BVR's contention that full-time attendant care cannot be provided this Pennsylvanian accepted for its Title I vocational program because the State has chosen not to participate in Title VII's independent living program is wholly unpersuasive. Nothing in the Rehabilitation Act of 1973 prohibits the provision of allowable vocational rehabilitation services to one entitled to them by the statute and regulation under Title I because the same services might be provided under Title VII. As we have seen, one in the Title I program is entitled to maintenance defined as any services necessary to provide full benefit of the vocational rehabilitation services being rendered. In this case, these according to the undisputed record include full-time attendant care.

BVR's second point -- that the provision of full-time attendant care would not aid the petitioner in terms of employability -- is belied by the record as we shall see. First, however, we observe that by federal

[ 65 Pa. Commw. Page 369]

    regulation rehabilitation services (in this case full-time attendant care) may be denied by BVR only upon a determination "beyond any reasonable doubt" that they may not be reasonably expected to benefit the individual in terms of employability. 45 C.F.R. § 1361.37(c), Cook v. Bureau of Vocational Rehabilitation, 45 Pa. Commonwealth Ct. 415, 425, 405 A.2d 1000, 1005 (1979). See also, 1973 U.S. Code Cong. & Admin. News. pp. 2076, 2098. Far from making such a showing, BVR has made no contest of the petitioner's evidence. His doctor testified that his performance in college which has been difficult would improve if he did not have to spend most of the rest of his time in an institution. Dr. Bertrand Bensam, Medical Director of the New Jersey Rehabilitation Hospital, testified for the petitioner:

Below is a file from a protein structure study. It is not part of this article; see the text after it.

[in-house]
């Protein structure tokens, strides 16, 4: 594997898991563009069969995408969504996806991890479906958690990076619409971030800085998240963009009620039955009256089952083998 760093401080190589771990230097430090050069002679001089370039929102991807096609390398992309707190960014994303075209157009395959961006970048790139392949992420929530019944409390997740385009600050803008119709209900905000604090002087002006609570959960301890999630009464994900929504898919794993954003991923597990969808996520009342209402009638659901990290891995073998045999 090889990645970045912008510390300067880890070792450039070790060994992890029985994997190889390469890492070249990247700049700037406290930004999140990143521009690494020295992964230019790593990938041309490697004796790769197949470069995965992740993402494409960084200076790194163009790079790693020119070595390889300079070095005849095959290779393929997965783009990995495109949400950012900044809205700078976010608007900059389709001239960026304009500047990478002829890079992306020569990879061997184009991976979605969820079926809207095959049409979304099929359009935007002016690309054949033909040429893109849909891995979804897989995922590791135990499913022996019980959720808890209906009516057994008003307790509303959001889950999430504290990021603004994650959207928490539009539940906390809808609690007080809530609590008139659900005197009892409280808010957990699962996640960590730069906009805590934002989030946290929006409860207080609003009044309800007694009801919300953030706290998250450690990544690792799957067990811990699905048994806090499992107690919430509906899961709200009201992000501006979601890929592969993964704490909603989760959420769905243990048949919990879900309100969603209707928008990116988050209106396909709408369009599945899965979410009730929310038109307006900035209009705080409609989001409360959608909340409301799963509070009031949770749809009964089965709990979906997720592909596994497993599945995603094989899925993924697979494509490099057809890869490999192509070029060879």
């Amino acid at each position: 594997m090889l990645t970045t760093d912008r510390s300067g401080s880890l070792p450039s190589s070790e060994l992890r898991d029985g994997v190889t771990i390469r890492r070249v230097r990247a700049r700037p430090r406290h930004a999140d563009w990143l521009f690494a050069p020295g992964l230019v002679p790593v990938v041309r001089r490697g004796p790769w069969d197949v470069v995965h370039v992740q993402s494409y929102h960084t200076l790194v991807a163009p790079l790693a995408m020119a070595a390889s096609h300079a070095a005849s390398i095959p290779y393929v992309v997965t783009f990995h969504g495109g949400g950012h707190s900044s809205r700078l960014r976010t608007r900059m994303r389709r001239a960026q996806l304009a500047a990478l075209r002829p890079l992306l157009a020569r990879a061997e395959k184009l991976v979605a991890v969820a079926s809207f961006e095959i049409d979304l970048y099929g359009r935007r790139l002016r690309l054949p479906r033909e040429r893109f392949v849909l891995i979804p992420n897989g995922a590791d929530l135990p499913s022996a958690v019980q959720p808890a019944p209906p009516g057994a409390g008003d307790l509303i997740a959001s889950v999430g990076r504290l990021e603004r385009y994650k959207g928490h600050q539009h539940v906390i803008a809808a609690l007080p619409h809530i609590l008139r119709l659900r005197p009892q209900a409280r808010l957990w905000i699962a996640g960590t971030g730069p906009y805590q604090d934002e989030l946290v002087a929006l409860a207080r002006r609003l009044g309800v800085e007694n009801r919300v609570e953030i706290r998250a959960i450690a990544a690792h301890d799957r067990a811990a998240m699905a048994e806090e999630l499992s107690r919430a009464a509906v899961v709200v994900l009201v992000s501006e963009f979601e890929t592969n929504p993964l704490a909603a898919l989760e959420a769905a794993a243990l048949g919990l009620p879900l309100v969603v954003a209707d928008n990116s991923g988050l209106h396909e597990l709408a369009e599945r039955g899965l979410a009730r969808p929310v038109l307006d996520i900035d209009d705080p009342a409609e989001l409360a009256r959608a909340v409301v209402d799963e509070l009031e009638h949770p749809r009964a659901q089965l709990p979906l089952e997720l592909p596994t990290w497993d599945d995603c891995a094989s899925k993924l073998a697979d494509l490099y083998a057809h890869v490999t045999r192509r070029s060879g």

Q: Now, Doctor, do you see any benefit to Mark, whether it be physically, emotionally or mentally -- not only just general benefits, but benefits as they relate to his employment potential, his rehabilitation potential, if he were to reside in a non-institutional setting, a private setting?

A: Only inasmuch as he would share the benefits that everybody else has been benefited. Everybody that has been in an institutional setting has done better outside of an institutional setting.

Q: Now, better -- can you relate that at all to physically or emotionally or mentally?

A: Everything. Their grades have gone up, their reaction with the people around them, their interpersonal relationships have improved. Some have married. Some have been successful in various business endeavors. They take better care of themselves physically. They ask people to do the moving and what have you to

[ 65 Pa. Commw. Page 370]

    prevent breakdown of skin, because they don't want to have problems that would keep them from being active and independent. Yes, everybody I know has done better out of an institutional setting.

Q: Based on your experience, Doctor, could you make an assessment as to whether or not Mark's academic endeavors and successes would be benefited by his removal from the institutional setting into a private setting?

A: I wouldn't have been able to answer that prior to today; but, after a social visit with Mark, and in the presence of other people and some confirming evidence from other people, I have been told that Mark doesn't have a private room, and Mark has been obliged to share his rooms on occasion with people who are either not committed towards Mark's benefit or in fact, were rather depressing. One person, I am led to believe, was in the process of dying -- the person died.